Metallic Wood'boring Beetles-Buprestidae


The metallic wood-boring beetles resemble the click beetles in their torpedo-like shape. Lacking a flexible joint, however, they can-not perform the somersaulting jump of the click beetle. Also, most species of the Buprestidae are brilliantly colored-usually a lustrous metallic green, blue, black, or copper-whereas click beetles tend to be drab.

The Buprestidae are found primarily in tropical forests where they sometimes cause serious damage to trees and shrubs. The females lay their eggs in cracks or crevices in the bark of trees. The emerging larvae tunnel under the bark or actually bore into the wood. The adults favor warm sunshine, and are therefore usually found in the tops of trees where they can best catch the rays of the hot tropical sun.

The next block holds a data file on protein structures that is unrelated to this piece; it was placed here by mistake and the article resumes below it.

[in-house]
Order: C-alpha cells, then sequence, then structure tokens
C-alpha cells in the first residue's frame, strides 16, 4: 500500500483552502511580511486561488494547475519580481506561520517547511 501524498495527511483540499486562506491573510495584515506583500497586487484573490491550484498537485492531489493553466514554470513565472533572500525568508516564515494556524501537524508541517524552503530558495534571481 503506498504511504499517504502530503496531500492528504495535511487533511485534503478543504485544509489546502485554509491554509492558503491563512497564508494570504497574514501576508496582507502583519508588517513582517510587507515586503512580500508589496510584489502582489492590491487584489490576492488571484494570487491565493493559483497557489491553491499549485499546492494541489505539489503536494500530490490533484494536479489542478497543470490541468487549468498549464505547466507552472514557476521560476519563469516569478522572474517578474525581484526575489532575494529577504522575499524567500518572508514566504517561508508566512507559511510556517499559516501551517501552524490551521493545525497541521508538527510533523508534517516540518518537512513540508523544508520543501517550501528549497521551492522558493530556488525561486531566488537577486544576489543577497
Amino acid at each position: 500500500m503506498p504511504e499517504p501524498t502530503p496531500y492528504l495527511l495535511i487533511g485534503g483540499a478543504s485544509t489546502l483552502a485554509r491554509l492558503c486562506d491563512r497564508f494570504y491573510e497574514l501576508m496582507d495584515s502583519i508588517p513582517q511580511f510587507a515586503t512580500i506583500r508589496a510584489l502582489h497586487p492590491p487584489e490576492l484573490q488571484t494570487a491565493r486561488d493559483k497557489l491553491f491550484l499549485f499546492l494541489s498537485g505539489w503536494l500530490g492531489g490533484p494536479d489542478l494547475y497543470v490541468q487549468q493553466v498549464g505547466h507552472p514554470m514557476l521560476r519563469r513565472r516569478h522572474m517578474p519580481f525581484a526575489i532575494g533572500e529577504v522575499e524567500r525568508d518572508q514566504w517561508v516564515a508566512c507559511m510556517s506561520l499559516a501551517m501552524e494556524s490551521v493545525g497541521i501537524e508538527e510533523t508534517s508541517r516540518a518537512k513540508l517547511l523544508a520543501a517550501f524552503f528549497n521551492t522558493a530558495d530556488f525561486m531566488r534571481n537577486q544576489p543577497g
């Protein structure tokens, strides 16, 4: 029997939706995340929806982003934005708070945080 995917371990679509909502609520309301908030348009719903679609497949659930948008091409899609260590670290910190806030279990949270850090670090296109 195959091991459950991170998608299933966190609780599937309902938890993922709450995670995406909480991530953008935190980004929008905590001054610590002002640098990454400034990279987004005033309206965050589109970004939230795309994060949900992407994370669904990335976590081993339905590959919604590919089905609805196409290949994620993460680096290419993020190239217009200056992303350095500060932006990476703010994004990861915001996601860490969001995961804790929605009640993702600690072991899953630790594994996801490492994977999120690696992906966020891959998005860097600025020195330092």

In the United States and Canada, blackberries, raspberries, and other shrubs are attacked by larvae of various species of Agrilus. Fruit trees often are seriously damaged by the larvae of Chrysobothris femorata-the flatheaded apple tree borers. Other species make galls in trees.


INDEX : Insects   January 11, 2016 02:25:57 PM